Because of Citizens United, corporations are now allowed to tap into their profits to spend money advocating for or against candidates of their choosing. Even worse, they can do it anonymously. By undermining the very concept of campaign finance laws, like the ones limiting individual contributions to candidates, the Citizens United decision even threatens a 1907 law passed by Congress prohibiting corporations from directly contributing to candidates. If we don’t take action, before we know it, the Supreme Court could rule that corporations can directly to contribute to candidates for public office.

Read the proposed amendment here.

I’d love for this to pass, but I doubt there’s a chance of that happening.

-Chris

December 8, 2011 Posted by | Campaign Finance, Democrats, Elections, Fox News, GOP, Politics, Presidential Campaign, Republicans | , , , , , , , , , , | 1 Comment

Andrew Sullivan on the Defense Authorization Bill

In today’s Dish, Andrew Sullivan discusses the Defense Authorization Bill:

The president has mercifully agreed to veto the bill that would allow the US military to seize and detain without any due process anyone, including American citizens, who are suspected of terrorism, even in the US itself. A future Republican president might throw torture in with this toxic brew.

The veto is a relief. But the US Senate has thrown its weight behind gutting the core, most basic freedom upon which all others follow: habeas corpus. It has endorsed the notion that the government can do whatever it likes to any citizen it merely suspects of being involved of terrorism. It is a hole through which the entire framework of the constitution could disappear. One more terror attack, and we would have authorized soldiers to break into citizens’ homes at will, round up any citizens the government deems suspicious, and deny them any recourse.

Having seen a number of Facebook posts on the subject and the silence from the right on this important issue, I agree with Sullivan on the following sentiment:

A healthcare mandate is an outrage; gutting habeas corpus is just fine. Go figure.

-Chris

December 2, 2011 Posted by | Civil Rights, Democrats, Obama, Politics, Republicans, Terrorism | 1 Comment

Obama’s Silence

UC Davis Pepper Spray

Image by ATIS547 via Flickr

Obama is getting “mic checked” in protest of his silence over the widespread abuse of protesters that was most recently illustrated at UC Davis.

Obama has a real problem with the progressive base of his party. His centrist stance and coziness with Wall Street are being noticed more and more.

His reluctance to call out and decry things that are obviously wrong and extremely anti-American also reflects poorly on his leadership.

He has repeatedly caved in to Republican demands, and has started negotiations squarely to the right of center — where the only compromise is to move to the far right.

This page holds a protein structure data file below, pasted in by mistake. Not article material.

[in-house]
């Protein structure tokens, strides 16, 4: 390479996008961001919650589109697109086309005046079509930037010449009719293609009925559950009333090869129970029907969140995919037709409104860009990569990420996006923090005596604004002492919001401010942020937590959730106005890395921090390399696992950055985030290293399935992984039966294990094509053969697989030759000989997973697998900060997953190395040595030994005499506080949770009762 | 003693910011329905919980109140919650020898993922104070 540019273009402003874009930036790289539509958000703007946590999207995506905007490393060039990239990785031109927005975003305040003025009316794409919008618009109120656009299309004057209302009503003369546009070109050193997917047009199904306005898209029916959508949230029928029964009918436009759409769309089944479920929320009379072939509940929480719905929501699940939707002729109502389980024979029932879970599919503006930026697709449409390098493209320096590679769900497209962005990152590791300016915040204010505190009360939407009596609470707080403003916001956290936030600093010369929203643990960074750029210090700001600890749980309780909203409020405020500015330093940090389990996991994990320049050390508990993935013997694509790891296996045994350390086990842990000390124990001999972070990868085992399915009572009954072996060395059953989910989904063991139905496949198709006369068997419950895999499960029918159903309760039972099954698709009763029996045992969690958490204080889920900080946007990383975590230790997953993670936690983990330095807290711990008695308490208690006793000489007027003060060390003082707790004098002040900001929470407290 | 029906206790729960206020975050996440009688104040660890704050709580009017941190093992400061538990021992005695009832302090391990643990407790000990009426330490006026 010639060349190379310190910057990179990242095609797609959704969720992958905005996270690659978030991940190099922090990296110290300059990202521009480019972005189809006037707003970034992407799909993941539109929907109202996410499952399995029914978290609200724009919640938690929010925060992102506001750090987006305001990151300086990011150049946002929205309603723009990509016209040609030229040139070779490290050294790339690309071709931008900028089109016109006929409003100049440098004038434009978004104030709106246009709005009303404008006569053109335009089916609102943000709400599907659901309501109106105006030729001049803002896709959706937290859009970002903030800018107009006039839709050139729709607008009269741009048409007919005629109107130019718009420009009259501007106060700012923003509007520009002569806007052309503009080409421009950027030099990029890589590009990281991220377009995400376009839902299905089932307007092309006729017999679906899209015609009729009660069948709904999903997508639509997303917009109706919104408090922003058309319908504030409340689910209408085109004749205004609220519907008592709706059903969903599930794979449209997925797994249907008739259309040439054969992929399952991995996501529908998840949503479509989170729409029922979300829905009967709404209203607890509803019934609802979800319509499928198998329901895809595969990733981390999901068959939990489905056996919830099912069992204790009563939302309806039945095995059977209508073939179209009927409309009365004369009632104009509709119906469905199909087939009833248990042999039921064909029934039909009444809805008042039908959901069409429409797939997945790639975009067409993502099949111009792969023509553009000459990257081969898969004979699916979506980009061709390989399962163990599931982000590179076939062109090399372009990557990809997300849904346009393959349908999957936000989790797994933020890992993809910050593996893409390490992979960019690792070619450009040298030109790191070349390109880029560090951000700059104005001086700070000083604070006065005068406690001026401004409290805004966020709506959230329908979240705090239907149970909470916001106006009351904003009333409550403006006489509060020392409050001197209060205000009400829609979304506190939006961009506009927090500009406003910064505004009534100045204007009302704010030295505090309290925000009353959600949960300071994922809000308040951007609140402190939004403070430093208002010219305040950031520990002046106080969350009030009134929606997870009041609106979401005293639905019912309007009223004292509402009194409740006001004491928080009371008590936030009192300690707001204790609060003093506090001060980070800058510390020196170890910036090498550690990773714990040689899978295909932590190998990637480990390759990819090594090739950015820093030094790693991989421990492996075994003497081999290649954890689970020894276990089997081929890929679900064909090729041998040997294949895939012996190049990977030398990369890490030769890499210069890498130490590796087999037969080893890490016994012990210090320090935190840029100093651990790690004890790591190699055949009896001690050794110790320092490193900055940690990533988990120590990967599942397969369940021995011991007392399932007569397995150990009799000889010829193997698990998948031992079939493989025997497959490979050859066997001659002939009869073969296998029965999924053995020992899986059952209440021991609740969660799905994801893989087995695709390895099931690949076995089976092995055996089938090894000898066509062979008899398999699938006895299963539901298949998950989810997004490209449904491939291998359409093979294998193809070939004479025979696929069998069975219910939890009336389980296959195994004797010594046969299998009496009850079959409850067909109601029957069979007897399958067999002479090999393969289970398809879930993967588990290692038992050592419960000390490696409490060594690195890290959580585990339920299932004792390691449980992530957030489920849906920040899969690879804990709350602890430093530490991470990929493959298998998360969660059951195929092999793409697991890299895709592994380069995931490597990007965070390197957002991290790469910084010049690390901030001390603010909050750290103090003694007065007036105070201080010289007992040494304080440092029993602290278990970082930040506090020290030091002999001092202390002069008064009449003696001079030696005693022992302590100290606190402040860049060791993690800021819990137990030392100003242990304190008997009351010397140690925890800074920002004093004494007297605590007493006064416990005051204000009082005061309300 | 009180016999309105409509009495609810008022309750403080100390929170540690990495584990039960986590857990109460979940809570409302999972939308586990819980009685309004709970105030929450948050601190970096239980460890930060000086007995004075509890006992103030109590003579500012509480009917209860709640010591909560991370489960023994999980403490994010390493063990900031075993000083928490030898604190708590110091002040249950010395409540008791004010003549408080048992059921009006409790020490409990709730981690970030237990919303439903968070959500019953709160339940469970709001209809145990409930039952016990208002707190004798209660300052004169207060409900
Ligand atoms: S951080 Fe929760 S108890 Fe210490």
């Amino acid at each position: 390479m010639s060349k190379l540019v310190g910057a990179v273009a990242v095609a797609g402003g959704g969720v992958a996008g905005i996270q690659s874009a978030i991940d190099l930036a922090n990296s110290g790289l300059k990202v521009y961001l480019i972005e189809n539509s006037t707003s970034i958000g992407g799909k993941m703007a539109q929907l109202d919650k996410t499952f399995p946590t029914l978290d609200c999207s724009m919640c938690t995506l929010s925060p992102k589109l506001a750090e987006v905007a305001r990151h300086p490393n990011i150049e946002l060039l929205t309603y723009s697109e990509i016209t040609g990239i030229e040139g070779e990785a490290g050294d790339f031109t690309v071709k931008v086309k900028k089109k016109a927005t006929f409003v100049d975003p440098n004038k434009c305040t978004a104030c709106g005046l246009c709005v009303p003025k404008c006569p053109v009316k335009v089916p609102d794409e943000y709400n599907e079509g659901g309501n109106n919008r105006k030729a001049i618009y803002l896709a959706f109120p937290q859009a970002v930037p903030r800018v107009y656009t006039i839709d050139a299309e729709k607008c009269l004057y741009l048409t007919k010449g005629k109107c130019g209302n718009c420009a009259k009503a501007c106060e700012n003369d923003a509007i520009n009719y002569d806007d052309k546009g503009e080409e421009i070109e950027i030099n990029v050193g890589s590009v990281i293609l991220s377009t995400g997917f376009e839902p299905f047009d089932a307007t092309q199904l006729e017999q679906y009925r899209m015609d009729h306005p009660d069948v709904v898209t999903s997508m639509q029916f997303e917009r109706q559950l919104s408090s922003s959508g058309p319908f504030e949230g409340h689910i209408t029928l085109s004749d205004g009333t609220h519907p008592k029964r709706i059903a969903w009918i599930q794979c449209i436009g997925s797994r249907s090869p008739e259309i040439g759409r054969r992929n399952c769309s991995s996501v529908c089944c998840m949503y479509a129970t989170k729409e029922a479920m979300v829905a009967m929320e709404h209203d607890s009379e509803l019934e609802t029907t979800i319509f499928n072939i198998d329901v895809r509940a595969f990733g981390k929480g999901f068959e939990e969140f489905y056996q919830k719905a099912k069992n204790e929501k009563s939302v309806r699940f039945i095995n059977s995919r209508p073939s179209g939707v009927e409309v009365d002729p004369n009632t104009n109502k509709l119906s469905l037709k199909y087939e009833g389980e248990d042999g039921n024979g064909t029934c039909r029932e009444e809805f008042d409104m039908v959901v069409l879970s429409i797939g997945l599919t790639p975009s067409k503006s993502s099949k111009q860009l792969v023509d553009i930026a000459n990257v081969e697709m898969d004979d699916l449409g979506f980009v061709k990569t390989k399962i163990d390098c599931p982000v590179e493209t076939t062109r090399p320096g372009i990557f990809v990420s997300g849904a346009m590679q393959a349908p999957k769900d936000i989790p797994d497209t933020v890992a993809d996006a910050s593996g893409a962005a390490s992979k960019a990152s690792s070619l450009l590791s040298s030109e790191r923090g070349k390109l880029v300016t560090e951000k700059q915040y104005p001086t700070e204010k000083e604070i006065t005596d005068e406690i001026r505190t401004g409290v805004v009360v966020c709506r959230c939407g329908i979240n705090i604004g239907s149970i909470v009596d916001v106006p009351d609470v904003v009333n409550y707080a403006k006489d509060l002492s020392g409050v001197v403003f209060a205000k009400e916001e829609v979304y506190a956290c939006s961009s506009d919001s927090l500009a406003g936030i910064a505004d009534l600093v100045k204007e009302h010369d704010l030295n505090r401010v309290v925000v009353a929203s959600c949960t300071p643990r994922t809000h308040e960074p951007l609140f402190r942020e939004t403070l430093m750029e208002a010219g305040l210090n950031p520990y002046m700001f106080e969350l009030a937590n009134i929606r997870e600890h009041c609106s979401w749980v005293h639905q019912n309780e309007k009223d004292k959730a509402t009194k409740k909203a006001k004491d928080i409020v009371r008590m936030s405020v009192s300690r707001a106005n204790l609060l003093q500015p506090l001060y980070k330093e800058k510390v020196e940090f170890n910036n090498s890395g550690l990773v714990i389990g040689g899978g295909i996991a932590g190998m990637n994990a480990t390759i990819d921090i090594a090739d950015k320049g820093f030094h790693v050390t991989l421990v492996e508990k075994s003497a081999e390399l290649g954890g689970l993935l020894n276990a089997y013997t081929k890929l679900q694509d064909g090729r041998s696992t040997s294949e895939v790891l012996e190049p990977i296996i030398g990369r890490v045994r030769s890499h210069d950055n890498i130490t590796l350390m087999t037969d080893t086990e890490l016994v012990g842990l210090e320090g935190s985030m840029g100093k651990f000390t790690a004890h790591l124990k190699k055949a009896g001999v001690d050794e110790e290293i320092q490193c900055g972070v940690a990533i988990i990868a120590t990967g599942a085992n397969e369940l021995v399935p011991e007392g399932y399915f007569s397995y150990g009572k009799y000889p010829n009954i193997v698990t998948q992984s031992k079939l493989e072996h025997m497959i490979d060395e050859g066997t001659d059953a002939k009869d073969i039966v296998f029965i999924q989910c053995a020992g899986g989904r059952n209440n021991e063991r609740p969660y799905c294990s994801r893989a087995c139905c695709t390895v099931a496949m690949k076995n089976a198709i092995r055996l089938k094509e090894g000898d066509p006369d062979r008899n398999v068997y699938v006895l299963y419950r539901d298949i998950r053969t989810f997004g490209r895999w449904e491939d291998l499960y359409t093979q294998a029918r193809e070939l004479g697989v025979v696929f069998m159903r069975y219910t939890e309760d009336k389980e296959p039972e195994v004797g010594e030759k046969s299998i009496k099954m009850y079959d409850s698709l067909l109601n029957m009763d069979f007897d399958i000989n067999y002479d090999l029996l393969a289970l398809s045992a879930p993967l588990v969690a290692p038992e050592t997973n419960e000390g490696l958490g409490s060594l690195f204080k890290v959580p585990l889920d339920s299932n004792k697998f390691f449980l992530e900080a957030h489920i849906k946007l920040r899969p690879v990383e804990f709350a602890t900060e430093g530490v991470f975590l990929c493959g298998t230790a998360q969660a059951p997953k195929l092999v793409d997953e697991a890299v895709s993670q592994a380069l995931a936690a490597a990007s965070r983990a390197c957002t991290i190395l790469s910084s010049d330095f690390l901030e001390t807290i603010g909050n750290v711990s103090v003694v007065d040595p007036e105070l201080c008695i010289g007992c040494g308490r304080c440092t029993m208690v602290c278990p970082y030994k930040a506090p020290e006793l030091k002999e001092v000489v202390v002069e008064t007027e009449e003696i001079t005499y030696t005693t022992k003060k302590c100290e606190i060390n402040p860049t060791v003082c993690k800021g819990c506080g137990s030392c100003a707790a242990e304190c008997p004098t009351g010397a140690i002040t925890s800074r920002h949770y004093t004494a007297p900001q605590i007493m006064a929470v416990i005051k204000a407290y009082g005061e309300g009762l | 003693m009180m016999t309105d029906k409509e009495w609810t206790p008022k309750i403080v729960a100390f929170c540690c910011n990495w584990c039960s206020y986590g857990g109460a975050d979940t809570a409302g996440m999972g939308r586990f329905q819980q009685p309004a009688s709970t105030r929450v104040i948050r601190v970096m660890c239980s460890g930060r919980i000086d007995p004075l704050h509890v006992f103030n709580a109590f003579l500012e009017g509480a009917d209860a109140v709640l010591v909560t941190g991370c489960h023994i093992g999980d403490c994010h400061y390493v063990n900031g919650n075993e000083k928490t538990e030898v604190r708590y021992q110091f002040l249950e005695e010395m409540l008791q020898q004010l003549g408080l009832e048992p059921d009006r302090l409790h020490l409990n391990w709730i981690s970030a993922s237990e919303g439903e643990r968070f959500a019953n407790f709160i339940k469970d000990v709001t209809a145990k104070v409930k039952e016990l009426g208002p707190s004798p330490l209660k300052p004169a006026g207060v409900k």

To paraphrase a recent satirical segment on the highly recommended Onion News Network, Obama has reached an agreement with Republicans that will allow them to kick him in the balls whenever they like in exchange for nothing.

Obama is giving us few reasons to support him, and his seeming indifference to headlines like “Pregnant Seattle protester miscarries after being kicked, pepper sprayed” isn’t going to change that dynamic.

-Chris

November 22, 2011 Posted by | Democrats, Obama, Politics | | 1 Comment

Robert Reich has a Sensible Plan

Economist Robert Reich has a sensible plan to fix our deficit and debt woes.

In a November 19 post, Reich gives the following advice to the Deficit Supercommittee (which has since disbanded, after failing to reach an agreement):

1. Make no cuts before unemployment is back under control (down to 5%).

2. Make the boost big enough. We need a huge jobs program with components like the New Deal’s Civilian Conservation Corps and Work Progress Administration to restore our infrastructure.

3. Raise taxes on the super rich and tax all income (capital gains included) at the same rate. Restore the tax structure to pre-1980 levels and put a 2% surcharge on income over $5 million.

4. Cut the real welfare — military spending and corporate subsidies. Savings = $400 billion annually.

Reich’s closing plea, of course,  fell on deaf ears:

Do you hear me, Washington? Do these four things and restore jobs and prosperity. Fail to do these, and you’ll make things much, much worse.

Unfortunately, there’s not a chance any of this will get through in this political climate.

It seems like we are constantly in a battle to mitigate damage from bad policy and those actively on a misguided crusade to make things much worse, and not making any headway in actually fixing the problem.

-Chris

November 22, 2011 Posted by | Debt, Deficit, Democrats, Economics, Politics, Republicans, Tax Debate | , , , | 3 Comments

Low Expectations for State of the Union

President Obama just about to deliver his Janu...

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I don’t have any great expectations for the State of the Union address tomorrow night.
Paul Krugman has been critical of the signalling coming out of the White House:
The Competition Myth

Robert Reich has a blog summarizing how our country got to it’s current state and what the president should do about it:
The State of the Union: What the Presideny Should Say

There’s much truth in what both of these economists say.

But Obama has spent much of his time trying to appease business interests and surrounding himself with the movers and shakers from the very corporate enclave that helped create our current economy.